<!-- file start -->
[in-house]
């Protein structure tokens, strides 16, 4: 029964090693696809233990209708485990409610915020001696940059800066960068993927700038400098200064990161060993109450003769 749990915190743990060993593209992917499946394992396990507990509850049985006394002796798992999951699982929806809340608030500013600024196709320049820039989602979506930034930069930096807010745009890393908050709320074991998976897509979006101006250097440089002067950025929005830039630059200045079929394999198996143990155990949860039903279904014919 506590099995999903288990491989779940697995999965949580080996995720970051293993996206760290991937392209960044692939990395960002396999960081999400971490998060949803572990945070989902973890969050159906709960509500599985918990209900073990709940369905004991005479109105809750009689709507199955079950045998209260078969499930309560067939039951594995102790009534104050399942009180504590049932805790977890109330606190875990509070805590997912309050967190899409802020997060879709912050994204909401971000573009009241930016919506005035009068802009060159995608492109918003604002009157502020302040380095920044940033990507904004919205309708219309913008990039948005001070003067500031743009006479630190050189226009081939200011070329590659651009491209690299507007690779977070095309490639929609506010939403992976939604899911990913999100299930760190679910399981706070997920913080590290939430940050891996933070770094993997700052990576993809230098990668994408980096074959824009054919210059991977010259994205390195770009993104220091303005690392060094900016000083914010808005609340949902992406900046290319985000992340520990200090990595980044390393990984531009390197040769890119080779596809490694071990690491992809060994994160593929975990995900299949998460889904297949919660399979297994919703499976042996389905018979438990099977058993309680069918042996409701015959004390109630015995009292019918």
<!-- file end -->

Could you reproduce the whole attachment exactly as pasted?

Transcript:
[in-house]
């Protein structure tokens, strides 16, 4: 029964090693696809233990209708485990409610915020001696940059800066960068993927700038400098200064990161060993109450003769 749990915190743990060993593209992917499946394992396990507990509850049985006394002796798992999951699982929806809340608030500013600024196709320049820039989602979506930034930069930096807010745009890393908050709320074991998976897509979006101006250097440089002067950025929005830039630059200045079929394999198996143990155990949860039903279904014919 506590099995999903288990491989779940697995999965949580080996995720970051293993996206760290991937392209960044692939990395960002396999960081999400971490998060949803572990945070989902973890969050159906709960509500599985918990209900073990709940369905004991005479109105809750009689709507199955079950045998209260078969499930309560067939039951594995102790009534104050399942009180504590049932805790977890109330606190875990509070805590997912309050967190899409802020997060879709912050994204909401971000573009009241930016919506005035009068802009060159995608492109918003604002009157502020302040380095920044940033990507904004919205309708219309913008990039948005001070003067500031743009006479630190050189226009081939200011070329590659651009491209690299507007690779977070095309490639929609506010939403992976939604899911990913999100299930760190679910399981706070997920913080590290939430940050891996933070770094993997700052990576993809230098990668994408980096074959824009054919210059991977010259994205390195770009993104220091303005690392060094900016000083914010808005609340949902992406900046290319985000992340520990200090990595980044390393990984531009390197040769890119080779596809490694071990690491992809060994994160593929975990995900299949998460889904297949919660399979297994919703499976042996389905018979438990099977058993309680069918042996409701015959004390109630015995009292019918």